- Realigning the production footprint: Given that relocating production is a very difficult and capital-intensive affair, companies will more likely need to rethink their sourcing strategy, moving away from sole sourcing and just-in-time systems to having more inventory buffers and more regional suppliers. That might mean, for instance, that in addition to having suppliers in China, a manufacturer might also seek out suppliers in Mexico or in the United States closer to its North American markets. For companies using contractors, moving production may be easier, but it would likely still benefit them to diversify their partners geographically to reduce risk.
Central to all these efforts will be manufacturers’ ability to move and adapt with their suppliers because it’s unlikely that companies will ever again exist in their own vacuum. If the digital infrastructure represents the nervous system of a business, tech-enabled solutions will be essential to companies that want to develop the agility and adaptability necessary to thrive in this new landscape.
Leveraging digital technologies to drive visibility into supply chains is critical for nimble operations. Imagine being able to detect a risk event long before it becomes an issue. New and innovative technologies such as predicative analytics, big data, and digital twins have opened up new possibilities on this front.
Most companies only have clear visibility into their tier-one suppliers—that’s one of the many factors that led to original equipment manufacturers (OEMs) being caught off guard by the current semiconductor chip supply crisis, and one of the endless recent examples of why it’s crucial for manufacturers to understand the critical components in their value chain even if those components exist at a lower tier. Before the pandemic, some automotive manufacturers had zero visibility into the demand and supply dynamics of semiconductors they purchased as part of a larger sub-assembly.
While there have been major advances in analytics to help monitor supply chain risk across tiers, the analytics still hinge on having a good understanding of all the nodes in your supply chain and how they interact with one another. Once a supply chain has been mapped, analytics, new risk management and planning solutions can help to predict and mitigate risk through better scenario planning and optimization. More companies have begun to monitor and evaluate their suppliers with real-time data to assess their quality, on-time delivery, financial health, production capacity, and impacts from relevant geopolitical issues.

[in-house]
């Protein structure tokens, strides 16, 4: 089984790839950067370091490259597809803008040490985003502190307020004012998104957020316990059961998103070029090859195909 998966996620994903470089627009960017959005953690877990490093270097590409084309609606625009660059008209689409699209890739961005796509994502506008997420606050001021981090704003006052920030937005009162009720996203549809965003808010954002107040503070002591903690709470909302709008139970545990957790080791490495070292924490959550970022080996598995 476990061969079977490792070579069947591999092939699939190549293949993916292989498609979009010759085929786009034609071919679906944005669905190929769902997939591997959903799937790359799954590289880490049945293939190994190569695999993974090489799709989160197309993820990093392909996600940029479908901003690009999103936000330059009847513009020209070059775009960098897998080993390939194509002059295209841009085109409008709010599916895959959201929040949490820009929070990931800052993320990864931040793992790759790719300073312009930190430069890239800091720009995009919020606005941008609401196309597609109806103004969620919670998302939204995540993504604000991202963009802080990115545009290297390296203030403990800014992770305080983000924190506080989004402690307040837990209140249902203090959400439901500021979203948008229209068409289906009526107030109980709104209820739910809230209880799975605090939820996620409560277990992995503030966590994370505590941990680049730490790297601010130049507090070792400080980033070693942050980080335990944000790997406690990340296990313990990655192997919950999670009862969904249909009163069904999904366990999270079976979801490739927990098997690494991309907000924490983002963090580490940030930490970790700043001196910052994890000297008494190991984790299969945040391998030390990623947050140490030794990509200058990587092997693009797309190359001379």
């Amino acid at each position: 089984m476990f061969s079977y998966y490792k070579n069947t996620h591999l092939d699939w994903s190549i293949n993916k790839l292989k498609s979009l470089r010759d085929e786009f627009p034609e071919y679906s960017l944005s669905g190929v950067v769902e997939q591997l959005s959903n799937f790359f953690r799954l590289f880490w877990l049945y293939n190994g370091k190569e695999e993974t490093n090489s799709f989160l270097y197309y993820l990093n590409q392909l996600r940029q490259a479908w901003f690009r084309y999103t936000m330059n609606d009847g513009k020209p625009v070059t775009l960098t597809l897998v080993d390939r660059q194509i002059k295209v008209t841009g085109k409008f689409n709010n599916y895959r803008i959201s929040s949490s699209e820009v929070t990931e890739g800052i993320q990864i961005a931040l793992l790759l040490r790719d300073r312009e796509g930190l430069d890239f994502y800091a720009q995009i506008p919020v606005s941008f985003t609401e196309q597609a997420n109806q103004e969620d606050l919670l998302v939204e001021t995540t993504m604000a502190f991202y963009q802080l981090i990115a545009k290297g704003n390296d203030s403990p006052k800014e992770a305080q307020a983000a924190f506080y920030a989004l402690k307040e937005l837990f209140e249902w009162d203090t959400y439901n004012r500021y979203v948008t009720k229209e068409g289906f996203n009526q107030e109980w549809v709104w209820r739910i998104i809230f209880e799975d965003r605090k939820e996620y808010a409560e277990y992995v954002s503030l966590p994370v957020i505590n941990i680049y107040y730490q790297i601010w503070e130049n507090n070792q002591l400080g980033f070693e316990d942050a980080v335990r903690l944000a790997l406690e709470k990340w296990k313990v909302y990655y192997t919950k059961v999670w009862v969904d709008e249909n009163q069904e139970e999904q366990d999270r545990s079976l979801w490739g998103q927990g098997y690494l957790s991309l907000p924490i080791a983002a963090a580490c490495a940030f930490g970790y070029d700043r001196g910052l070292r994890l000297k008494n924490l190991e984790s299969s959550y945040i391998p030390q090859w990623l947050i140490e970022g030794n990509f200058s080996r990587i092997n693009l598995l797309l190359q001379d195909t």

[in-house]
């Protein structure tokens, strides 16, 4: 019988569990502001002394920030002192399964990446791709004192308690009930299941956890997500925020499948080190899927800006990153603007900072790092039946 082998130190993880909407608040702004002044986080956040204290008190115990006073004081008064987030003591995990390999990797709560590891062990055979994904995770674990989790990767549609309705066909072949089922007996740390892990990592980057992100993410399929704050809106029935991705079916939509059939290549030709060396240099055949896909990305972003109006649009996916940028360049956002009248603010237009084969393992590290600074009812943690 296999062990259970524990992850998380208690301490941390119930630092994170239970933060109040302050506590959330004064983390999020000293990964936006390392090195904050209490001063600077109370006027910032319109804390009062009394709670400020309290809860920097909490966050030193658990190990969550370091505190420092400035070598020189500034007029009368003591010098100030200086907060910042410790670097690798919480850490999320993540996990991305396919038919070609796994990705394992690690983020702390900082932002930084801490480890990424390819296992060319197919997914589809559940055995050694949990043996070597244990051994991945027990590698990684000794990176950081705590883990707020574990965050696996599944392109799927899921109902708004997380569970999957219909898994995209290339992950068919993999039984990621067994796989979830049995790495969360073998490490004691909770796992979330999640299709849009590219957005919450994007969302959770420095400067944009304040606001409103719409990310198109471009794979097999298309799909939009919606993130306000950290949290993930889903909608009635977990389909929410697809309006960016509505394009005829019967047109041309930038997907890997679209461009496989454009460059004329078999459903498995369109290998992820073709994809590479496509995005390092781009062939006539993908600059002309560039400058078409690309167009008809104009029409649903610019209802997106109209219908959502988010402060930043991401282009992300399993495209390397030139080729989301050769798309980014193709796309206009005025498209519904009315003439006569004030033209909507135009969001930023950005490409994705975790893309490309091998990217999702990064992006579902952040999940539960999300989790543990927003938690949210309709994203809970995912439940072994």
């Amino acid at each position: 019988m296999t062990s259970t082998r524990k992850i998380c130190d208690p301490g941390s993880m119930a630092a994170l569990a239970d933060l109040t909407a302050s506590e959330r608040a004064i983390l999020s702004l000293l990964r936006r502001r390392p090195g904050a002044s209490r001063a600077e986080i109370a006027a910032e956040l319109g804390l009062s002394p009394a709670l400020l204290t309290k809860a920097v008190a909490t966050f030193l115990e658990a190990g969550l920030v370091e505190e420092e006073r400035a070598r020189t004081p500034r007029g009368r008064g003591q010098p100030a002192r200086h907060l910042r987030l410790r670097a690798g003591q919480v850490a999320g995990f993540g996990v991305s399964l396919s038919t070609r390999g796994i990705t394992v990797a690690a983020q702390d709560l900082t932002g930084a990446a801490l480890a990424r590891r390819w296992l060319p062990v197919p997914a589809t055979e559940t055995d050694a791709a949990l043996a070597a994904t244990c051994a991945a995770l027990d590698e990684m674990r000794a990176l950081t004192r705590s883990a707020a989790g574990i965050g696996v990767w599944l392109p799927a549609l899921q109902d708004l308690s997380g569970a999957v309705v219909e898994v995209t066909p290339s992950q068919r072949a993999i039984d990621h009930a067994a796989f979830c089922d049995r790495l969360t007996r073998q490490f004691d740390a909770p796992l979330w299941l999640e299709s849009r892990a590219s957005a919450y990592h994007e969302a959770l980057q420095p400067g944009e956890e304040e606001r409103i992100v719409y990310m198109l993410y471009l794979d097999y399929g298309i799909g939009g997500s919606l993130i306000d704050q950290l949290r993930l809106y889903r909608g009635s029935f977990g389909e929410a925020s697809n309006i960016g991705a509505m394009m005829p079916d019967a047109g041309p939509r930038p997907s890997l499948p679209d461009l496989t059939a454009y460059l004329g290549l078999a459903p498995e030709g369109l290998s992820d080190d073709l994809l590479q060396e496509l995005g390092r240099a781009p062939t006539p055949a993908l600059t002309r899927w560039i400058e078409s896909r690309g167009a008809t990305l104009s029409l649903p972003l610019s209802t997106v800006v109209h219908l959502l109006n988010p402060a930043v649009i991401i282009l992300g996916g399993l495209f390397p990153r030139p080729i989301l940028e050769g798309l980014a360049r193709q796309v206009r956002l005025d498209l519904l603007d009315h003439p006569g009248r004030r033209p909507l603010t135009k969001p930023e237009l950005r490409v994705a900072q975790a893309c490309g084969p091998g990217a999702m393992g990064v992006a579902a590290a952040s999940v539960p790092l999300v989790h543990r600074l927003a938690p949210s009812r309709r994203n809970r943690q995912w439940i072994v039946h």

“Most companies only have clear visibility into their tier-one suppliers—that’s one of the many factors that led to OEMs being caught off guard by the current semiconductor chip supply crisis.”
Along with analytics, businesses are increasing the use of Internet of Things technologies to build digital twins of their manufacturing processes. These digital simulations can improve visibility, allowing for better management of shop floor operations and better engineering and manufacturing processes.
Improved warehouse management and transportation management systems are also helping manufacturers to improve supply and distribution visibility, providing the data necessary to make more informed business decisions. These solutions are also helping to automate the implementation of the optimal scenario through improved communications and workflow management.
Finally, but perhaps most importantly, companies are investing to improve their demand planning capabilities through improved customer collaboration and forecasting. While recent historic data has made forecasting more challenging, manufacturers are increasing the use of econometric variables and demand planning solutions in their models to improve forecast accuracy. More businesses are leveraging external data to build out complex machine learning and artificial intelligence models to predict demand not just based on history, which would vary wildly looking at just the past two years, but also using econometric information. As such investments become more widespread, those businesses that fall behind in this area will face even tougher competition.
The Path Forward
Especially for middle market or smaller manufacturers, determining how and where to implement these technologies can seem overwhelming. Here are a few actions companies can take to start their journey to developing more digitally enabled supply chain networks:
- Launch a strategic review to evaluate where the company is positioned on the risk continuum
- Conduct a supply chain failure mode effects analysis, and use it to develop a plan for every part/component
- Develop specific considerations and adaptive sourcing strategies for key materials
Breaking the approach up into these manageable projects can help give business leaders a clearer vision of how to ensure that the bones, nerves, and muscles of their supply chain operations are able to work cohesively together, and to work more effectively by leveraging new digital technologies. M
Bart Huthwaite is a Principal at RSM US LLP.
Chris Zheng is a Principal at RSM US LLP.